Loving is the true story of Richard and Mildred Loving, a husband and wife whose interracial marriage in 1958 was viewed as an abomination in the eyes of the state of Virginia due to its anti-miscegenation laws. Forced to leave the state or face imprisonment, the two journey to the Supreme Court to fight for their right to love one another. Shakefire sat down with director Jeff Nichols, whose previous works include the critically acclaimed Take Shelter, Mud, and Midnight Special, to talk about adapting the Loving's story for film.
Shakefire (SF): This is the first film you’ve done that’s based on a true story. Why did you decide on this particular story?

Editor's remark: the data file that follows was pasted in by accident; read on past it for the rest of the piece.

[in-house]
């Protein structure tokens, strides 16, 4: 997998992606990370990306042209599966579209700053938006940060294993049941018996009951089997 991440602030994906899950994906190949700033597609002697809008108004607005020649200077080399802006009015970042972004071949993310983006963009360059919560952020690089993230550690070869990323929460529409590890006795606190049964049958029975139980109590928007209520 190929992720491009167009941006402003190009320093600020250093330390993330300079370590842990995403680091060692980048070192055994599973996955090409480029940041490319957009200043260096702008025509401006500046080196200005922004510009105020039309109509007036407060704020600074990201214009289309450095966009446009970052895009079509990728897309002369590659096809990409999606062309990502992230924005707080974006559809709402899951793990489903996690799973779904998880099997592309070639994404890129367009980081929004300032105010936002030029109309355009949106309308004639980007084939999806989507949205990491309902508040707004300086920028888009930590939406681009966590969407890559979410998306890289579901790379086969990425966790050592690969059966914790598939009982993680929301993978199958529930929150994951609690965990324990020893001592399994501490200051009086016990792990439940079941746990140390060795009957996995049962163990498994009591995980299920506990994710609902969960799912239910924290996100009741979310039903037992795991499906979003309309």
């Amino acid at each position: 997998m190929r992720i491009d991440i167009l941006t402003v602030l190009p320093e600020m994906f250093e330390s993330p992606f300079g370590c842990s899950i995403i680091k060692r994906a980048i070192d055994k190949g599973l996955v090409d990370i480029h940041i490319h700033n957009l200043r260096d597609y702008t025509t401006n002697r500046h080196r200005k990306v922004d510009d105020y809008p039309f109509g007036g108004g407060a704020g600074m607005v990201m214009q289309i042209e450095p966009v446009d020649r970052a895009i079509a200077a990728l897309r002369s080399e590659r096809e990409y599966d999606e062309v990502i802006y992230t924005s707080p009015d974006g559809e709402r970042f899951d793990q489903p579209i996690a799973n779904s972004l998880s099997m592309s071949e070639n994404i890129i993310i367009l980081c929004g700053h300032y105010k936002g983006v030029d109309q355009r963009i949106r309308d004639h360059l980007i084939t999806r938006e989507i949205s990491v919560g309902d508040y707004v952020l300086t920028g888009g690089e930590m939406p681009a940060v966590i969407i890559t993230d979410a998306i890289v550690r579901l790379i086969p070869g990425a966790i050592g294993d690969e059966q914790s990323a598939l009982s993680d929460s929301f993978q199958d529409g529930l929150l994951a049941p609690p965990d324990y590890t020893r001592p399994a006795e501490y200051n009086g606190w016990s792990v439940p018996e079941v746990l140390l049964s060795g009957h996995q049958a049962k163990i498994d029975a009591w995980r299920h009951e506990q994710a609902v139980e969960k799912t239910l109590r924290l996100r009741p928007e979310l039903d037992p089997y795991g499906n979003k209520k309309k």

Jeff Nichols (JN): One, I was struck by the love story. I think that’s probably at the heart of the whole thing. I believe it. We live in pretty cynical times, and I’m the first one to be pretty cynical, but when I looked at Richard and Mildred they reminded me of my grandparents who were married for 50 years. They remind me of my parents who are still married. I do believe marriage doesn’t always equate love, but in its best cases it does. This is an example of that. I wanted to show that in a film. But also beyond that, it’s not hard to sit down with the documentary, which was my first introduction to the Loving story and be drawn into the parallels to what we’re doing with today in terms of marriage equality and racial equality, how Richard and Mildred kinda cut through the noise and the static because they were not trying to make a point. They were not trying to be examples of something. Their existence was just about them loving each other. Their existence was abhorrent to people in Virginia at the time, and they were persecuted as a result of that. That was an undeniable element, but also the South as a whole. I’ve made five films now that were all written to take place in the south, and I never dealt with race head on. This felt like a story that needed to be told and one that felt like I could tell. It felt like something I could do.